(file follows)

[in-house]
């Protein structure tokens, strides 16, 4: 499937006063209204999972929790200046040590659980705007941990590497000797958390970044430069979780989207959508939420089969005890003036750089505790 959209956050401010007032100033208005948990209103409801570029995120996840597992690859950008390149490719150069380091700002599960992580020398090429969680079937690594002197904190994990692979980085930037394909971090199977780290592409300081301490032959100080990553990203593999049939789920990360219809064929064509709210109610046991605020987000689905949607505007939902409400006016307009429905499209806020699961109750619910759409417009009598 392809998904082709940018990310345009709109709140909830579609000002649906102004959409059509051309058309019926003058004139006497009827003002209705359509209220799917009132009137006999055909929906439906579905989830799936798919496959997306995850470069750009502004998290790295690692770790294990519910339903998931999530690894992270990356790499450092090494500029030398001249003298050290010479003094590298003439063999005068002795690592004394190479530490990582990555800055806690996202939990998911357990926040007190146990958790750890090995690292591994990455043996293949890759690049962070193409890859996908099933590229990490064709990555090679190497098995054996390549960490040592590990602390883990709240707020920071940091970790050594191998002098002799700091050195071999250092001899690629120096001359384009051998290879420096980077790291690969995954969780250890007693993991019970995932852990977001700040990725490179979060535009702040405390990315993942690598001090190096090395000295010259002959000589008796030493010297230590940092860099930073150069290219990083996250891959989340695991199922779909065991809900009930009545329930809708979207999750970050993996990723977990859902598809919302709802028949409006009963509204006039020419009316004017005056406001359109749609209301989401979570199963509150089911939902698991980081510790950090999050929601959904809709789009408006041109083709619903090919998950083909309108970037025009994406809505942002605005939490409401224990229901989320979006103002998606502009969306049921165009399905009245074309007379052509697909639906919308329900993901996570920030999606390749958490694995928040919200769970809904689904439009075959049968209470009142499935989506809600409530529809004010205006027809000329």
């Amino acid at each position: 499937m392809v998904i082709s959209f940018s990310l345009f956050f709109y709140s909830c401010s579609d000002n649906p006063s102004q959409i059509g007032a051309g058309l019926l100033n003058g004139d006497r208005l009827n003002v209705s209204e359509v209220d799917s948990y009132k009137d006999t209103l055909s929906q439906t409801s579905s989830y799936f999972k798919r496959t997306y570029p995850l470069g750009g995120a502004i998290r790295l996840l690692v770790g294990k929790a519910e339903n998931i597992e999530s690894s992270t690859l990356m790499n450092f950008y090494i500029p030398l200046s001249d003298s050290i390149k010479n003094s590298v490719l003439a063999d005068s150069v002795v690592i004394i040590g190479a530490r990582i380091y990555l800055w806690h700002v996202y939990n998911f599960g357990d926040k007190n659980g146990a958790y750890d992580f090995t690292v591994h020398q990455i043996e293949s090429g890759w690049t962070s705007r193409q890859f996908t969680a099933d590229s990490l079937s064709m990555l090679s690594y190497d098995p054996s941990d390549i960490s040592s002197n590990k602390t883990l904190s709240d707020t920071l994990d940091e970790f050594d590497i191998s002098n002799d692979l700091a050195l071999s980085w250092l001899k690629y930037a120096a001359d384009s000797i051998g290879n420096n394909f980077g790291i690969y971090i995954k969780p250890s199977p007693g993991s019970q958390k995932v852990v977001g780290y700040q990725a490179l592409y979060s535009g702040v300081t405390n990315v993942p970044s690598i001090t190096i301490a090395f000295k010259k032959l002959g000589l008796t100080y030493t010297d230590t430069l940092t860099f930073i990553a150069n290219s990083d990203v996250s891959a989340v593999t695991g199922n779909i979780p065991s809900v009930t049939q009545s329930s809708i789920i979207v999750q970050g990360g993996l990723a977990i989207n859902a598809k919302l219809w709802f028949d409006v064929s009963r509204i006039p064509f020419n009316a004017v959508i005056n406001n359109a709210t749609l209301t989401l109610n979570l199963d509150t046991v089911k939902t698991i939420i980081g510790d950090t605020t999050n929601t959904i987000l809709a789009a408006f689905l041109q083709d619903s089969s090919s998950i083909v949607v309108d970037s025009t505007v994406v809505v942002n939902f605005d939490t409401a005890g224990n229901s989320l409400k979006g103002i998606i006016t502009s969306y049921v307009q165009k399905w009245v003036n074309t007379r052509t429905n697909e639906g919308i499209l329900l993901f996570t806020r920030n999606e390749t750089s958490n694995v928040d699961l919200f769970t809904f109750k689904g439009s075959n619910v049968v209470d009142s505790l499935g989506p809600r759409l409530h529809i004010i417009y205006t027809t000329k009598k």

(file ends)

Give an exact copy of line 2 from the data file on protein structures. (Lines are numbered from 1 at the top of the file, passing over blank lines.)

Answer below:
């Protein structure tokens, strides 16, 4: 499937006063209204999972929790200046040590659980705007941990590497000797958390970044430069979780989207959508939420089969005890003036750089505790 959209956050401010007032100033208005948990209103409801570029995120996840597992690859950008390149490719150069380091700002599960992580020398090429969680079937690594002197904190994990692979980085930037394909971090199977780290592409300081301490032959100080990553990203593999049939789920990360219809064929064509709210109610046991605020987000689905949607505007939902409400006016307009429905499209806020699961109750619910759409417009009598 392809998904082709940018990310345009709109709140909830579609000002649906102004959409059509051309058309019926003058004139006497009827003002209705359509209220799917009132009137006999055909929906439906579905989830799936798919496959997306995850470069750009502004998290790295690692770790294990519910339903998931999530690894992270990356790499450092090494500029030398001249003298050290010479003094590298003439063999005068002795690592004394190479530490990582990555800055806690996202939990998911357990926040007190146990958790750890090995690292591994990455043996293949890759690049962070193409890859996908099933590229990490064709990555090679190497098995054996390549960490040592590990602390883990709240707020920071940091970790050594191998002098002799700091050195071999250092001899690629120096001359384009051998290879420096980077790291690969995954969780250890007693993991019970995932852990977001700040990725490179979060535009702040405390990315993942690598001090190096090395000295010259002959000589008796030493010297230590940092860099930073150069290219990083996250891959989340695991199922779909065991809900009930009545329930809708979207999750970050993996990723977990859902598809919302709802028949409006009963509204006039020419009316004017005056406001359109749609209301989401979570199963509150089911939902698991980081510790950090999050929601959904809709789009408006041109083709619903090919998950083909309108970037025009994406809505942002605005939490409401224990229901989320979006103002998606502009969306049921165009399905009245074309007379052509697909639906919308329900993901996570920030999606390749958490694995928040919200769970809904689904439009075959049968209470009142499935989506809600409530529809004010205006027809000329």